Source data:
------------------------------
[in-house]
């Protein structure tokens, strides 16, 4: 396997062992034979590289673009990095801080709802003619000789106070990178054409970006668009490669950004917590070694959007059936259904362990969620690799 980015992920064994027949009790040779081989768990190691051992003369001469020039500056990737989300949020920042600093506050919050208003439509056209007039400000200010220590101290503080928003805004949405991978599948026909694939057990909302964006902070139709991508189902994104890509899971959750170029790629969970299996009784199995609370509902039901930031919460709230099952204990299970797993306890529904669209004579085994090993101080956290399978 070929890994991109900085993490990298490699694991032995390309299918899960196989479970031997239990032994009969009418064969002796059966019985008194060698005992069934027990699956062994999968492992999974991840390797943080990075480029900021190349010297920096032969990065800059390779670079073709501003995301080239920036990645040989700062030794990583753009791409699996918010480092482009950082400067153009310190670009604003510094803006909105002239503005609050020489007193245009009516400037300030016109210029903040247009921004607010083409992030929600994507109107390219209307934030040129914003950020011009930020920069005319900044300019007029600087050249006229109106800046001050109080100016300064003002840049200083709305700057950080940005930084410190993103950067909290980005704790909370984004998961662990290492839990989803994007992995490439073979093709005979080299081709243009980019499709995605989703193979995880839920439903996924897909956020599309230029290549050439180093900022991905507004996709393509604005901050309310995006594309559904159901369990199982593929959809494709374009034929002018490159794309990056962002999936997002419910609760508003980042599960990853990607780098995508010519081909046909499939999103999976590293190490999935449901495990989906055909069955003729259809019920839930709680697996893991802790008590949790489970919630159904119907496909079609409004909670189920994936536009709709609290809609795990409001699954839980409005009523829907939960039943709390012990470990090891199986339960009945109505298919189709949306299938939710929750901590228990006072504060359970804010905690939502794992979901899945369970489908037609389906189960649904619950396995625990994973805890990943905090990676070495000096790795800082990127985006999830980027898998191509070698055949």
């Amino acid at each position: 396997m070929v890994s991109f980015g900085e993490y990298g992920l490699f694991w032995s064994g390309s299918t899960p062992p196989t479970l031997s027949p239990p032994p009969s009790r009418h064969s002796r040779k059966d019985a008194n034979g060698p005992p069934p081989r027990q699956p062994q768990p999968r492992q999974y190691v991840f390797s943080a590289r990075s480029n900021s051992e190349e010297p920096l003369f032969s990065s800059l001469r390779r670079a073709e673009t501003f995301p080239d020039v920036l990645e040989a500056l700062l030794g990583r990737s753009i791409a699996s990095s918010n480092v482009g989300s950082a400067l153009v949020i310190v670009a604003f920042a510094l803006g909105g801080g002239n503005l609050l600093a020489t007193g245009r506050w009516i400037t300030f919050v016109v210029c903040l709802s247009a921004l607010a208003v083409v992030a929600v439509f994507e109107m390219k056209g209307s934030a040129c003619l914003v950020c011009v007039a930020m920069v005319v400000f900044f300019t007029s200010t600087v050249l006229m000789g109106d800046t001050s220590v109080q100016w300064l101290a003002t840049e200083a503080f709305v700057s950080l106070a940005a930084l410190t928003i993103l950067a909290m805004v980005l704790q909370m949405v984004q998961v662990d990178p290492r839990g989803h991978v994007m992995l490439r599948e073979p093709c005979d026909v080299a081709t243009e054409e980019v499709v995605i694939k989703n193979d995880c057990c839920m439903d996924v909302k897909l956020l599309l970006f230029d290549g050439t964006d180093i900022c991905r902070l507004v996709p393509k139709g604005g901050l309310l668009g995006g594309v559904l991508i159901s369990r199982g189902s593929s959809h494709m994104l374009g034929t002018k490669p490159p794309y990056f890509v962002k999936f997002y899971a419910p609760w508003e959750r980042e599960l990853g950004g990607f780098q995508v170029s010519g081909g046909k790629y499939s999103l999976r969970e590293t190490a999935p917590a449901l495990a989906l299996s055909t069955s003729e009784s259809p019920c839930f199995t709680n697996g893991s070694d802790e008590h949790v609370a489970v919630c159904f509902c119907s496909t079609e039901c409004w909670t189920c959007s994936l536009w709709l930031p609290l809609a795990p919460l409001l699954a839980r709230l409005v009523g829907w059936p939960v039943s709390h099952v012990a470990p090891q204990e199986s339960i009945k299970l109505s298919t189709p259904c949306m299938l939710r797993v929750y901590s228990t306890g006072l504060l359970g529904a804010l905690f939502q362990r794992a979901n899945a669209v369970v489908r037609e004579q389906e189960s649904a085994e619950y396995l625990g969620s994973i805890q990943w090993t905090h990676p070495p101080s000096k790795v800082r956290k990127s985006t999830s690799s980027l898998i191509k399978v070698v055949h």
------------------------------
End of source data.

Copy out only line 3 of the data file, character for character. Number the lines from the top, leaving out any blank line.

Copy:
């Amino acid at each position: 396997m070929v890994s991109f980015g900085e993490y990298g992920l490699f694991w032995s064994g390309s299918t899960p062992p196989t479970l031997s027949p239990p032994p009969s009790r009418h064969s002796r040779k059966d019985a008194n034979g060698p005992p069934p081989r027990q699956p062994q768990p999968r492992q999974y190691v991840f390797s943080a590289r990075s480029n900021s051992e190349e010297p920096l003369f032969s990065s800059l001469r390779r670079a073709e673009t501003f995301p080239d020039v920036l990645e040989a500056l700062l030794g990583r990737s753009i791409a699996s990095s918010n480092v482009g989300s950082a400067l153009v949020i310190v670009a604003f920042a510094l803006g909105g801080g002239n503005l609050l600093a020489t007193g245009r506050w009516i400037t300030f919050v016109v210029c903040l709802s247009a921004l607010a208003v083409v992030a929600v439509f994507e109107m390219k056209g209307s934030a040129c003619l914003v950020c011009v007039a930020m920069v005319v400000f900044f300019t007029s200010t600087v050249l006229m000789g109106d800046t001050s220590v109080q100016w300064l101290a003002t840049e200083a503080f709305v700057s950080l106070a940005a930084l410190t928003i993103l950067a909290m805004v980005l704790q909370m949405v984004q998961v662990d990178p290492r839990g989803h991978v994007m992995l490439r599948e073979p093709c005979d026909v080299a081709t243009e054409e980019v499709v995605i694939k989703n193979d995880c057990c839920m439903d996924v909302k897909l956020l599309l970006f230029d290549g050439t964006d180093i900022c991905r902070l507004v996709p393509k139709g604005g901050l309310l668009g995006g594309v559904l991508i159901s369990r199982g189902s593929s959809h494709m994104l374009g034929t002018k490669p490159p794309y990056f890509v962002k999936f997002y899971a419910p609760w508003e959750r980042e599960l990853g950004g990607f780098q995508v170029s010519g081909g046909k790629y499939s999103l999976r969970e590293t190490a999935p917590a449901l495990a989906l299996s055909t069955s003729e009784s259809p019920c839930f199995t709680n697996g893991s070694d802790e008590h949790v609370a489970v919630c159904f509902c119907s496909t079609e039901c409004w909670t189920c959007s994936l536009w709709l930031p609290l809609a795990p919460l409001l699954a839980r709230l409005v009523g829907w059936p939960v039943s709390h099952v012990a470990p090891q204990e199986s339960i009945k299970l109505s298919t189709p259904c949306m299938l939710r797993v929750y901590s228990t306890g006072l504060l359970g529904a804010l905690f939502q362990r794992a979901n899945a669209v369970v489908r037609e004579q389906e189960s649904a085994e619950y396995l625990g969620s994973i805890q990943w090993t905090h990676p070495p101080s000096k790795v800082r956290k990127s985006t999830s690799s980027l898998i191509k399978v070698v055949h």